Five Eyes urged to forge Greenland ties

Greenland has huge deposits of rare earth minerals used in myriad applications.
Greenland has huge deposits of rare earth minerals used in myriad applications.

The intelligence sharing alliance known as Five Eyes should forge ties with Greenland to boost supplies of critical minerals and cut dependence on China, a think tank says.

Greenland has huge deposits of rare earths, a set of 17 minerals used in myriad applications from electric vehicles to defence goods, a report by the London-based Polar Research and Policy Initiative says.

China controls about 90 per cent of the supply of rare earths.

The Five Eyes grouping of Australia, Britain, Canada, New Zealand and the United States, should expand its framework to include "resource intelligence, technical collaboration, major project financing and supply chain integration for minerals and materials critically important to national and economic security", the report says.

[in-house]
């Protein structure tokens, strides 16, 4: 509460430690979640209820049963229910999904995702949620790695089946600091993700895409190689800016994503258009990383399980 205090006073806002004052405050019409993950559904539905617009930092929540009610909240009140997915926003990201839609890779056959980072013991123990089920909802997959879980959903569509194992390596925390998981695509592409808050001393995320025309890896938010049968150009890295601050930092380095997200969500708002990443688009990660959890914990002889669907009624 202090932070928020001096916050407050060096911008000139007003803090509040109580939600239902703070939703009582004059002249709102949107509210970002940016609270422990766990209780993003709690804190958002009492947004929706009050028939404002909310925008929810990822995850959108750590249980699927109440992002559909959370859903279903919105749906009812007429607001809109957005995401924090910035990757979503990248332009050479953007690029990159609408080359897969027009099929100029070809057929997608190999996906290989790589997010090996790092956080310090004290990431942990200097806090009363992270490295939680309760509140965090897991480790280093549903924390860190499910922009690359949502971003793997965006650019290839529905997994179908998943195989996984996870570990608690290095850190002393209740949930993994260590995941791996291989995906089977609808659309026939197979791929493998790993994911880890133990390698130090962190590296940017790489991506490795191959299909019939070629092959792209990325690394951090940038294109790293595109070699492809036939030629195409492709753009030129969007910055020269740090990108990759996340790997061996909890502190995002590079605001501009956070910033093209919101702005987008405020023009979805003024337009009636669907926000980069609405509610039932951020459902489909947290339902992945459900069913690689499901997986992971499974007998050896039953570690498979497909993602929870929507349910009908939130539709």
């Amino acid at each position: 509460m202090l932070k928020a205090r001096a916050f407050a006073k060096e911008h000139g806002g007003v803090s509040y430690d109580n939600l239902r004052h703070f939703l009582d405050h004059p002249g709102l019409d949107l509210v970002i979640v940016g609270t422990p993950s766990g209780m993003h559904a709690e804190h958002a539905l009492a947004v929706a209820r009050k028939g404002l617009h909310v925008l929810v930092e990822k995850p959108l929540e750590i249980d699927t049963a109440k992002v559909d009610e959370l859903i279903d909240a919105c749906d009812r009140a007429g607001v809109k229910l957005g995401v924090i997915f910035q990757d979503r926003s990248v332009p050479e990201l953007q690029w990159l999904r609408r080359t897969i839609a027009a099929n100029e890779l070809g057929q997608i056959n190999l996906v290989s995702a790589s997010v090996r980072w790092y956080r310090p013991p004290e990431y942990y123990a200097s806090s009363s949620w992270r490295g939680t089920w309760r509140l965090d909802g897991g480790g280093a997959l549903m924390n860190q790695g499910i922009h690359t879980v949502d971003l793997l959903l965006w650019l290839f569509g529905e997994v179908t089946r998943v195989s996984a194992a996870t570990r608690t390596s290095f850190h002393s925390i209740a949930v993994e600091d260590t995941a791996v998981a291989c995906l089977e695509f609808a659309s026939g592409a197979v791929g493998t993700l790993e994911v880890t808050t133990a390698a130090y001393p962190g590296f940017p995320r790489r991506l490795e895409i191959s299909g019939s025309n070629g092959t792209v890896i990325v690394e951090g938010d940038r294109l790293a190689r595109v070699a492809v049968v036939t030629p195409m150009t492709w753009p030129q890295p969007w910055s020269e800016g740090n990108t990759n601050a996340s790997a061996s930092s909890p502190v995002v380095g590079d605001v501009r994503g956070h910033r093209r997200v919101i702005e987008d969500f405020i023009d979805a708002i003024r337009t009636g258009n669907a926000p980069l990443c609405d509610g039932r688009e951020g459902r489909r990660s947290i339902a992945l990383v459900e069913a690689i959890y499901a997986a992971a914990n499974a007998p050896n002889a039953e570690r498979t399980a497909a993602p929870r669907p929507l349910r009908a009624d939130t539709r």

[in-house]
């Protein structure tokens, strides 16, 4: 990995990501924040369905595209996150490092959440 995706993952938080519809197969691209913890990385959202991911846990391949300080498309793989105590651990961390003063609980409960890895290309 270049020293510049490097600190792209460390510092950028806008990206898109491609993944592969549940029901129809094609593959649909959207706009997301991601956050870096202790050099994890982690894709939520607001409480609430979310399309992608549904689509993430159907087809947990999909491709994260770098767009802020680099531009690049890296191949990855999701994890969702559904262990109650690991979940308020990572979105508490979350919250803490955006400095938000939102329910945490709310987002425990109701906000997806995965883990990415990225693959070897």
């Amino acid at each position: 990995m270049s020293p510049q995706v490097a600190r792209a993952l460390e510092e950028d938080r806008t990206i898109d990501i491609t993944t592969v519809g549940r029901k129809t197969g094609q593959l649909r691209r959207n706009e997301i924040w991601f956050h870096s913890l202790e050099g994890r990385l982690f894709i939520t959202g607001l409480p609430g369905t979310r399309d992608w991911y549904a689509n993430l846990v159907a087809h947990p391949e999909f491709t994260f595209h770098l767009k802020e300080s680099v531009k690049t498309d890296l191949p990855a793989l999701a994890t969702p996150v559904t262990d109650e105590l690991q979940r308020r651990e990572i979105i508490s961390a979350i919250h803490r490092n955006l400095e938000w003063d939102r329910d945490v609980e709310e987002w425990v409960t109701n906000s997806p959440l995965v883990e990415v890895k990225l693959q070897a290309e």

It is natural for the Five Eyes to target Greenland for its mining and rare earth potential because two thirds of the 41 licence holders in Greenland's mining sector were linked to Britain, Canada and Australia, the report says.

"Greenland's vast critical minerals reserves and the sheer number of British, Canadian and Australian companies operating in Greenland make it a new frontier for Five Eyes," says the report, made available to Reuters before its release on Friday.

US President Joe Biden's administration said last month it will review key US supplies, including rare earths, to ensure other countries cannot weaponise them against the United States.

Two Australia-based mining companies are racing for approval for mines in Greenland to dig into what the US Geological Survey calls the world's biggest undeveloped deposits of rare earth metals.

Australian Associated Press